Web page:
Golden Gate SDA Church

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Golden Gate Members
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Organized: Fall, 1872 (Admitted: June 26, 1873)
Associated With:
Brookville, Home (township)
Current Location:
Former Location:
Highway 4 between Sleepy Eye and Fairfax Map
Directions: There is a small grassy area lined by evergreens where the town of Golden Gate was located; today the Heimerdinger brothers millstone is displayed there as well as a plaque with a short history of the town. The mill was located north of Golden Gate on Spring Creek. South of Golden Gate is the Golden Gate Cemetery where a few former Adventist members rest; additional Adventists rest in the Fort Ridgely Cemetery which is north of Golden Gate. To reach the Golden Gate sites, from Sleepy Eye, go 6 miles north to 267th Avenue where the cemetery is on the southeast corner of that intersection. The town site is 0.80 of a mile north of the cemetery on the west side of the road.
Historic Map: The Library of Congress hosts an interactive 1886 Brown County map that shows Golden Gate in Home Township (it also shows landowner names so you can see where several of the Adventists lived).

Several years ago, while researching family history in Redwood County, MN, I recall coming across a short statement in a local history book that read,

“The Danish Adventists began holding services at the house of James Sommer in the fall of 1872. The services were conducted by the Rev. J. F. Hansen.” – History of Redwood County, “Brookville Township,” published 1916, pgs. 356-357

Having grown up in the Morgan Seventh-day Adventist Church, I had not known that the church (formerly Brookville) had originated from such early beginnings nor had I realized that it was started by a Danish group. This piqued my interest, being half Danish myself, and so it was that I set upon a journey into exploring the roots of one of the oldest Seventh-day Adventist Churches in Minnesota. Come share this journey with me …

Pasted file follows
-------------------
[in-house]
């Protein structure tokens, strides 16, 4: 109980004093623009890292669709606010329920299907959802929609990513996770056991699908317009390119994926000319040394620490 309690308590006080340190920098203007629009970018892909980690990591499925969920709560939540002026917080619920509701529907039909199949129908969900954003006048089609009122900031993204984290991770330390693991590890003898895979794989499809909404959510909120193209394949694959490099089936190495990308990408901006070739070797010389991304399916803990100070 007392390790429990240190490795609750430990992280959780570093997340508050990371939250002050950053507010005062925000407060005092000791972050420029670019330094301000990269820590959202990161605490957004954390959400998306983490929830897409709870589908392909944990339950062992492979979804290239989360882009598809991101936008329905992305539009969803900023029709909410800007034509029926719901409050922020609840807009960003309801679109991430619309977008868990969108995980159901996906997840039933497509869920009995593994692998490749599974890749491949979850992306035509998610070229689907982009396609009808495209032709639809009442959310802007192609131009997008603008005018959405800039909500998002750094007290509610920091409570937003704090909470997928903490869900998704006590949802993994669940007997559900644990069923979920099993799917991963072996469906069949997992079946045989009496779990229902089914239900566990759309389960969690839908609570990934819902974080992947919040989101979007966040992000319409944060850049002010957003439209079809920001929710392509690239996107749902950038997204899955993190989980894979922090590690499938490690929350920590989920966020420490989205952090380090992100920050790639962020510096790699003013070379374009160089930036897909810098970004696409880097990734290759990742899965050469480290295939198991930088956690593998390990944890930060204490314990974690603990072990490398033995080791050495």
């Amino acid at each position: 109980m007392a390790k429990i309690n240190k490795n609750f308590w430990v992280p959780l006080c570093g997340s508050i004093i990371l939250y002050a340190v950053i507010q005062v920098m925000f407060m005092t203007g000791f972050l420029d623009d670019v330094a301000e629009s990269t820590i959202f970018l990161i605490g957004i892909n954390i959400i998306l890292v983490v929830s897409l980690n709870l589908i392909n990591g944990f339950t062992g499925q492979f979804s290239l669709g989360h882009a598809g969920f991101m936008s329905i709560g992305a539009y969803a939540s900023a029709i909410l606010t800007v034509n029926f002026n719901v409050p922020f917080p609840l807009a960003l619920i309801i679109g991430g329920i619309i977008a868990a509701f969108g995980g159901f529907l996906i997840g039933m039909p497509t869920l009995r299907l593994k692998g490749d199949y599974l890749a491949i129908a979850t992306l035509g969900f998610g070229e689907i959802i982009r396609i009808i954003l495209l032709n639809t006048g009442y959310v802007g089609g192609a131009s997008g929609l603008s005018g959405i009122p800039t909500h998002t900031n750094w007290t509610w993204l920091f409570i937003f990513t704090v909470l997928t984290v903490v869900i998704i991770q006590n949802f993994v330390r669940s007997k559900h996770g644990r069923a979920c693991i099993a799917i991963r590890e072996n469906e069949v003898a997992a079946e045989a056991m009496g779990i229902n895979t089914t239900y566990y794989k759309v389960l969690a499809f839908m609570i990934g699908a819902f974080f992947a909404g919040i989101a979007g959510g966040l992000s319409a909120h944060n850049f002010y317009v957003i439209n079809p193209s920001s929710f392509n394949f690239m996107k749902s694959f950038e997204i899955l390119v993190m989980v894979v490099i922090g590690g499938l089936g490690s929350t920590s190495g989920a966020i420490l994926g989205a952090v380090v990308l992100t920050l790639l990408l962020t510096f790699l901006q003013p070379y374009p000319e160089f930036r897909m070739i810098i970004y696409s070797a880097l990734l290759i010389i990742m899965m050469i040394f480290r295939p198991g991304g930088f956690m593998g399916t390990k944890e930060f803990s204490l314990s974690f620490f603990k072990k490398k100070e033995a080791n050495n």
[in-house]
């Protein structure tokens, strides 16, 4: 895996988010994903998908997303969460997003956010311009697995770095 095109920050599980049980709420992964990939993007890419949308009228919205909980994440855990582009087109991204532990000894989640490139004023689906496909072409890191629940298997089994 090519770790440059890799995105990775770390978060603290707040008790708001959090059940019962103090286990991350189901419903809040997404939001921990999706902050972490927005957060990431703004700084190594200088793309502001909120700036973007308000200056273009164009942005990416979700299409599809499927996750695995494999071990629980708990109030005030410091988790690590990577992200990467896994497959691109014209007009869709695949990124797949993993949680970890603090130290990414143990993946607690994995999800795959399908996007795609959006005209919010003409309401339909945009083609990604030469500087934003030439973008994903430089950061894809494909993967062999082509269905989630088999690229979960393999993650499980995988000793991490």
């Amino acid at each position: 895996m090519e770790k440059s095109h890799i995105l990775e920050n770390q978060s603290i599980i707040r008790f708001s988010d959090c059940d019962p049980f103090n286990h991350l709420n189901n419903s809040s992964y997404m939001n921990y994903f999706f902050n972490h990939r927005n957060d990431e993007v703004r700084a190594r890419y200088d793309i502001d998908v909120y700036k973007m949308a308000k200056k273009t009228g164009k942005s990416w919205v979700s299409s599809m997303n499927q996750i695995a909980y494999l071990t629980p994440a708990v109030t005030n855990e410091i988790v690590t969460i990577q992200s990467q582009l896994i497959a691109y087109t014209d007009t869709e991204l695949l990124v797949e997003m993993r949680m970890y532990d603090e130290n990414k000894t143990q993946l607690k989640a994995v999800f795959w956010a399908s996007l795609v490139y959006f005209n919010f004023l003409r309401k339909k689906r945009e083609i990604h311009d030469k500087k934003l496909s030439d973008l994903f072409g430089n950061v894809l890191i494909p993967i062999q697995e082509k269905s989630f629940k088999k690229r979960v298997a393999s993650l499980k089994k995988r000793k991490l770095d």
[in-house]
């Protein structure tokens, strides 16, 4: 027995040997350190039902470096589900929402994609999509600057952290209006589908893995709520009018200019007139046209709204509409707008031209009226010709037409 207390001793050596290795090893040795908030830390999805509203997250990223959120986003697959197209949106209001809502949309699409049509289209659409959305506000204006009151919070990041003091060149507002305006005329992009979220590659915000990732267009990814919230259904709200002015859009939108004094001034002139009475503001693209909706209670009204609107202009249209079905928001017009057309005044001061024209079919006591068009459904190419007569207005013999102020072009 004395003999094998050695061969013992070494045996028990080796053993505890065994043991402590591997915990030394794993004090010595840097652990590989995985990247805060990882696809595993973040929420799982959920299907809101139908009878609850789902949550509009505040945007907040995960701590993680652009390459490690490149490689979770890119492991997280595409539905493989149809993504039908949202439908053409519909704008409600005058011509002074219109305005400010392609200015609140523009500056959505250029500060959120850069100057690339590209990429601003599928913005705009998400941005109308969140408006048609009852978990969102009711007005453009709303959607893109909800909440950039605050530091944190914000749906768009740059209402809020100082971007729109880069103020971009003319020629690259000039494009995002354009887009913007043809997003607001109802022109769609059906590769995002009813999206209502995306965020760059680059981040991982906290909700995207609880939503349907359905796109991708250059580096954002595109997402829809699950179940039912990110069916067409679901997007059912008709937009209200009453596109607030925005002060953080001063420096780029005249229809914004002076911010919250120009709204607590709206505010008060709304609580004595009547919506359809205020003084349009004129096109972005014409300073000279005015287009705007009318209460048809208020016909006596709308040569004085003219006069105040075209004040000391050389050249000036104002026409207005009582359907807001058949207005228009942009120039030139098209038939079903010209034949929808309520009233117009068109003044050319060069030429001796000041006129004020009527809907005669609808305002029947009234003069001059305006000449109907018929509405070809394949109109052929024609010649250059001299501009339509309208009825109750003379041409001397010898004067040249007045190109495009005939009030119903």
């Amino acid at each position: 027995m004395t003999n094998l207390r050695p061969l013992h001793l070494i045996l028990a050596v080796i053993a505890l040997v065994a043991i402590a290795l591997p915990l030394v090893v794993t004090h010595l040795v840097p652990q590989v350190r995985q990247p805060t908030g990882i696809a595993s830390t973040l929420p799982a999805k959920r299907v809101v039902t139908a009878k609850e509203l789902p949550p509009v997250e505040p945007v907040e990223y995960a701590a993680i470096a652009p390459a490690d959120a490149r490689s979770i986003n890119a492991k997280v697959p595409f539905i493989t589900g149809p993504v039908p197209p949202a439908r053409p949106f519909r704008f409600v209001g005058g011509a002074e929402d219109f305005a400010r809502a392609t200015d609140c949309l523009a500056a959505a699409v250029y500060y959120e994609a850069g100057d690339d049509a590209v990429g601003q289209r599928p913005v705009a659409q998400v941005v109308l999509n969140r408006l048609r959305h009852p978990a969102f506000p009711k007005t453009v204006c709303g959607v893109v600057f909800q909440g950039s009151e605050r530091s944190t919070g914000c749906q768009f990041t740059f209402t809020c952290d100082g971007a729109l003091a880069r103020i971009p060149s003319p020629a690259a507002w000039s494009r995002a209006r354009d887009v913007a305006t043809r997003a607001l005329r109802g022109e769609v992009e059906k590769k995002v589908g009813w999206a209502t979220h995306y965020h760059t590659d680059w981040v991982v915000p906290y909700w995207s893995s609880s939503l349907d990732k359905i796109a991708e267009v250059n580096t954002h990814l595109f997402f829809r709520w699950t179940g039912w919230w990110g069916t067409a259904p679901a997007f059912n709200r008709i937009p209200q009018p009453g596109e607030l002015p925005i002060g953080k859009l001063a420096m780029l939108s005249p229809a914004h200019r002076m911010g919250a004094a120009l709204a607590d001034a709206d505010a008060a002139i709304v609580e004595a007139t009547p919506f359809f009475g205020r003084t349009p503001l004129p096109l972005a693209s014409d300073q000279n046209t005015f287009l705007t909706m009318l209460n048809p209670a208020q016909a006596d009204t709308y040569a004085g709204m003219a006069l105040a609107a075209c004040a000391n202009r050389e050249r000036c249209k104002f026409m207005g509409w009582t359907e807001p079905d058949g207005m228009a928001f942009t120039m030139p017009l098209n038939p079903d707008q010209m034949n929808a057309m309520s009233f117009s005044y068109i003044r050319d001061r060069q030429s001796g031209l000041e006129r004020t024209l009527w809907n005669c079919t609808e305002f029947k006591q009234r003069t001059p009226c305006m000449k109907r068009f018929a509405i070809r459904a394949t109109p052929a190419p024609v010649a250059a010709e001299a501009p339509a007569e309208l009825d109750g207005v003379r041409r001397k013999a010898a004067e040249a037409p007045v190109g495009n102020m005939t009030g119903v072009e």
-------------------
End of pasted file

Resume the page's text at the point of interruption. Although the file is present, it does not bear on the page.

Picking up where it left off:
Kathy Joy Parke, Editor

Golden Gate SDA Church Beginnings

The story of the Morgan church starts in the earliest days of Seventh-day Adventism in Minnesota. A church had been established at Golden Gate (see history of Golden Gate Church) in Brown County and, originally the church was comprised of English-speaking folks. Over the years, however, as the Golden Gate Church grew, a Scandinavian (mostly Danish) segment of the membership arose who were from Brookville Township in Redwood County about twelve miles to the west of Golden Gate. In those days, a twenty-four mile round trip was quite a distance to have to travel by horse and buggy or sleigh. And so it was, that this group from Brookville determined that they would like to establish their own church home. On December 27th, 1885, 17 members of the Golden Gate church asked to be given the privilege of organizing a new church body nearer to where they were farming in Brookville Township. The next year, in 1886, as summer commenced, the Minnesota Conference met for it’s twenty-fifth annual session, traditionally held in conjunction with camp meeting – this year’s camp meeting being held at Lake Harriet, in the city limits of Minneapolis. During the conference proceedings held the evening of June 27, the Brookville Township (Morgan) church was admitted to the conference (Review and Herald, July 27, 1886). One can imagine what an exciting day that must have been for the little Scandinavian group to finally have a church group of their own!

Back in the late 1800’s, Adventist ministers were not always plentiful in Minnesota and so they would often travel about, visiting churches along the way, sometimes staying to conduct meetings for a few days or weeks – many of these meetings would be conducted in Scandinavian languages. In January of 1891, H. R. Johnson speaks of holding “a five days’ meeting, including evening services” in Brookville. A year later, F. B. Johnson tells of his visit to Brookville,